[Nfbnet-members-list] FW: 18th Annual Mock Trial

Scott C. LaBarre slabarre at labarrelaw.com
Thu Jul 2 15:09:27 UTC 2015

From: Scott C. LaBarre [mailto:slabarre at labarrelaw.com]
Subject: 18th Annual Mock Trial

Hear yee, hear yee, heary, all rise and draw nye for the Honorable 
Court for the District of Wilks-Barre, Pennsylvania will soon be in 
session, the Most Esteemed and Honorable Charles S. Brown presiding!

The National Association  of Blind Lawyers announces the 18th Annual 
Mock Trial which will be held Monday, July 6th in Junior Ballroom G, 
Level 1,   at 4:15 pm inside the beautiful Rosen Center Hotel as part 
of the 75th Annual Convention of the National Federation of the Blind.

This year's trial features an all-star cast including Dr. Marc 
Maurer, Daniel F. Goldstein, Carla McQuillan, Kevan Worley, Haben 
Girma, Ray Wayne, Timothy Elder, Bennett Prows, Anthony Thomas, 
Parnell Diggs, and Scott LaBarre.  The year is 1940, the place 
Wilks-Barre, Pennsylvania.  In fact, it is the 16th of November, 
1940, and Mr. Fred Eration emerges froma local watering hole in a 
most celebratory mood because a brand new organization has just been 
formed, the National Federation of the Blind.  He is walking down a 
city sidewalk and falls in a deep construction ditch where a sign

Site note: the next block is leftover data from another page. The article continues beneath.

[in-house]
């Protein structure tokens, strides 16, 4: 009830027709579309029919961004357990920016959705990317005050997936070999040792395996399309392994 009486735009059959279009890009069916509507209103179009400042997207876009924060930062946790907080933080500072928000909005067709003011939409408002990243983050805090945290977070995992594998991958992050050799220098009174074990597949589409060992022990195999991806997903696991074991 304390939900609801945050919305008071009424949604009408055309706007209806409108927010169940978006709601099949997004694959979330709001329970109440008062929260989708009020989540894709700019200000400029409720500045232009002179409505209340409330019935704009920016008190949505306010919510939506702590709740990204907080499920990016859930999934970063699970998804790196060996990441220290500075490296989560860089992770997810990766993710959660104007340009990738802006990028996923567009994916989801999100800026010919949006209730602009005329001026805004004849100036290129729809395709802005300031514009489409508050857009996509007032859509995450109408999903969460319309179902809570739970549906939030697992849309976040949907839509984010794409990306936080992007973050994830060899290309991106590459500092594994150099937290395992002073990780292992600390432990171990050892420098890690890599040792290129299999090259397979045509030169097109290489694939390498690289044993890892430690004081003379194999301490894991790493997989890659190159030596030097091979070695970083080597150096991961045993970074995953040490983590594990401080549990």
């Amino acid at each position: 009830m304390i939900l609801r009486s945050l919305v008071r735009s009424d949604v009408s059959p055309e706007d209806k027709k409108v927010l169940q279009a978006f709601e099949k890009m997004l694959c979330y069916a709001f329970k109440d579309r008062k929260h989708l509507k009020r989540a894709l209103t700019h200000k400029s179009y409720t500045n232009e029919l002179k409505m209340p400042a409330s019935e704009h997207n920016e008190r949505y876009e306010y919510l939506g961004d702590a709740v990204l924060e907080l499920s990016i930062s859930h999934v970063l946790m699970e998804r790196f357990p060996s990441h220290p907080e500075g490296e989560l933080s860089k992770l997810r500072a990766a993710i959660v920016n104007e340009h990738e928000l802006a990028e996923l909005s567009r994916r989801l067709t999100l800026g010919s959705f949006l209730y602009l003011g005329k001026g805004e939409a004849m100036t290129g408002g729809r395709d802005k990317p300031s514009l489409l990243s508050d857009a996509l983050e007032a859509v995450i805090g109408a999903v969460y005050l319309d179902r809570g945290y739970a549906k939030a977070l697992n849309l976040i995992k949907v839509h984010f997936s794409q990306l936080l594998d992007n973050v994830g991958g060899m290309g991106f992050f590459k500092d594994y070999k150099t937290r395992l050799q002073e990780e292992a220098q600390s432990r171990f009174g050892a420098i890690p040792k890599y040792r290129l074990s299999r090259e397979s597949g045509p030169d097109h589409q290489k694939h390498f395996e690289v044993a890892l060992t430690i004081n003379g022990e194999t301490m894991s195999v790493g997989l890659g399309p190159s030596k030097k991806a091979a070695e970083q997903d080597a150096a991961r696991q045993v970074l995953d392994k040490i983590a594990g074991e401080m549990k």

warned of the drop off but no barrier had been erected.  He, of 
course, injures himself seriously and can no longer travel around 

The Township of Wilks-Barre will say that they are not liable because 
any reasonable person, one who is sighted, would have seen the 
warning sign.  If that defense won't work, the City argues that Fred 
Eration is automatically negligent because he was wandering around 
without a sighted helper, and even if that argument doesn't work, 
blind individuals who are afflicted with a loss of vision must 
exercise extraordinary care while walking alone without sighted help.

On Mr. Eration's side, his expert witness, Dr. Jacobus tenBroek will 
argue that the blind have a right to live in the world and society 
must practice a policy of integrationism.  Society should expect that 
the blind will be about in the land using a dog, cane, or nothing at 
all to aid travel.  A reasonable city would take reasonable 
precautions to prevent injuries to its blind citizens and visitors.

There will be three witnesses for each side and two lawyers 
representing each party.  The audience will serve as our 
jury.  Attendees of previous Mock Trials will tell you that they are 
both entertaining and  raise important issues.  This year's trial 
travels back to the 1940's and the legal climate that blind people 
faced at that time.  Join us next Monday.  Your jury fee is $5 and 
such funds will help the NABL carry on its good work.

You now may be seated.
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